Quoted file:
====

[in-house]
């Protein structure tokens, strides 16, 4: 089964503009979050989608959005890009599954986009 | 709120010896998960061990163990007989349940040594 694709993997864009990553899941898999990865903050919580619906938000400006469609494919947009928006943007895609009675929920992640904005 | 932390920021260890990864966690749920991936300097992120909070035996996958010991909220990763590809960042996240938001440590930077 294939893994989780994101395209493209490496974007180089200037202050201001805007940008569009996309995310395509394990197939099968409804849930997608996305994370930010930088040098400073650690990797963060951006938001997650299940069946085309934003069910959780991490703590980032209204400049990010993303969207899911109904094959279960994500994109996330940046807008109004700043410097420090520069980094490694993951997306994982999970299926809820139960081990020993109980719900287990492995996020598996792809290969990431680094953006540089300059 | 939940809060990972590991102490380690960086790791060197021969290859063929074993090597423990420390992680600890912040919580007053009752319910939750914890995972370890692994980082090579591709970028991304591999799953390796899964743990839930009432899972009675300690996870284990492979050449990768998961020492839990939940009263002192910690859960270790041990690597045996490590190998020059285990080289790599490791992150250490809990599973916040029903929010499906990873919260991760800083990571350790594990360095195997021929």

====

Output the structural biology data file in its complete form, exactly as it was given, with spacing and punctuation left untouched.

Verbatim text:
[in-house]
């Protein structure tokens, strides 16, 4: 089964503009979050989608959005890009599954986009 | 709120010896998960061990163990007989349940040594 694709993997864009990553899941898999990865903050919580619906938000400006469609494919947009928006943007895609009675929920992640904005 | 932390920021260890990864966690749920991936300097992120909070035996996958010991909220990763590809960042996240938001440590930077 294939893994989780994101395209493209490496974007180089200037202050201001805007940008569009996309995310395509394990197939099968409804849930997608996305994370930010930088040098400073650690990797963060951006938001997650299940069946085309934003069910959780991490703590980032209204400049990010993303969207899911109904094959279960994500994109996330940046807008109004700043410097420090520069980094490694993951997306994982999970299926809820139960081990020993109980719900287990492995996020598996792809290969990431680094953006540089300059 | 939940809060990972590991102490380690960086790791060197021969290859063929074993090597423990420390992680600890912040919580007053009752319910939750914890995972370890692994980082090579591709970028991304591999799953390796899964743990839930009432899972009675300690996870284990492979050449990768998961020492839990939940009263002192910690859960270790041990690597045996490590190998020059285990080289790599490791992150250490809990599973916040029903929010499906990873919260991760800083990571350790594990360095195997021929």